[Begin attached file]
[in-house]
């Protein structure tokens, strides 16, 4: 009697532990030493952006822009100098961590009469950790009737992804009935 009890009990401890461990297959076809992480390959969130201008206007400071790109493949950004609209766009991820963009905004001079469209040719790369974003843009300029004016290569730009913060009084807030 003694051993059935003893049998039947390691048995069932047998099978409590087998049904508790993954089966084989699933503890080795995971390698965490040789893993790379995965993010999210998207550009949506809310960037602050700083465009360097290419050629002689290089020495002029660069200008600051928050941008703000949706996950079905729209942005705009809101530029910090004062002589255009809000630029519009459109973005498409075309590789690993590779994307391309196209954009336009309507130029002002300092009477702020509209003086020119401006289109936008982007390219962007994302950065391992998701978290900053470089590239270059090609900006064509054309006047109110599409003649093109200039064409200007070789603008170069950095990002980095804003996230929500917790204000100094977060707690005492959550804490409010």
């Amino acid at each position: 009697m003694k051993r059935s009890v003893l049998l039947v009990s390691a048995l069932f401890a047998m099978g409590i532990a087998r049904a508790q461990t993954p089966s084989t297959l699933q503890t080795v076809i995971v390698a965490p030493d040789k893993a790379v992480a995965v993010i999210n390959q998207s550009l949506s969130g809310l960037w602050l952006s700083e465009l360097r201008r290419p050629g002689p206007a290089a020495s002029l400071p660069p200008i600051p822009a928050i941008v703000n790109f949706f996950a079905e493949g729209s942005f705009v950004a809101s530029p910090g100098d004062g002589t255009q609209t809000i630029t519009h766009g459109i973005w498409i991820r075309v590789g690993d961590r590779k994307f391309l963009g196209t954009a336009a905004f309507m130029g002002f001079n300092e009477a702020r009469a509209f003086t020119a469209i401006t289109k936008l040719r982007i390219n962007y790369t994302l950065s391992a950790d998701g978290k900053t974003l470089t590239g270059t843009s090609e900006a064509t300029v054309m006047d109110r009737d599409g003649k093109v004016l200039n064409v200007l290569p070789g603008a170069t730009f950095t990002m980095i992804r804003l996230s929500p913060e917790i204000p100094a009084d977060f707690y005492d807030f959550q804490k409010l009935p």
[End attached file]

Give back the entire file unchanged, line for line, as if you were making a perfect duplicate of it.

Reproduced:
[in-house]
């Protein structure tokens, strides 16, 4: 009697532990030493952006822009100098961590009469950790009737992804009935 009890009990401890461990297959076809992480390959969130201008206007400071790109493949950004609209766009991820963009905004001079469209040719790369974003843009300029004016290569730009913060009084807030 003694051993059935003893049998039947390691048995069932047998099978409590087998049904508790993954089966084989699933503890080795995971390698965490040789893993790379995965993010999210998207550009949506809310960037602050700083465009360097290419050629002689290089020495002029660069200008600051928050941008703000949706996950079905729209942005705009809101530029910090004062002589255009809000630029519009459109973005498409075309590789690993590779994307391309196209954009336009309507130029002002300092009477702020509209003086020119401006289109936008982007390219962007994302950065391992998701978290900053470089590239270059090609900006064509054309006047109110599409003649093109200039064409200007070789603008170069950095990002980095804003996230929500917790204000100094977060707690005492959550804490409010």
């Amino acid at each position: 009697m003694k051993r059935s009890v003893l049998l039947v009990s390691a048995l069932f401890a047998m099978g409590i532990a087998r049904a508790q461990t993954p089966s084989t297959l699933q503890t080795v076809i995971v390698a965490p030493d040789k893993a790379v992480a995965v993010i999210n390959q998207s550009l949506s969130g809310l960037w602050l952006s700083e465009l360097r201008r290419p050629g002689p206007a290089a020495s002029l400071p660069p200008i600051p822009a928050i941008v703000n790109f949706f996950a079905e493949g729209s942005f705009v950004a809101s530029p910090g100098d004062g002589t255009q609209t809000i630029t519009h766009g459109i973005w498409i991820r075309v590789g690993d961590r590779k994307f391309l963009g196209t954009a336009a905004f309507m130029g002002f001079n300092e009477a702020r009469a509209f003086t020119a469209i401006t289109k936008l040719r982007i390219n962007y790369t994302l950065s391992a950790d998701g978290k900053t974003l470089t590239g270059t843009s090609e900006a064509t300029v054309m006047d109110r009737d599409g003649k093109v004016l200039n064409v200007l290569p070789g603008a170069t730009f950095t990002m980095i992804r804003l996230s929500p913060e917790i204000p100094a009084d977060f707690y005492d807030f959550q804490k409010l009935p």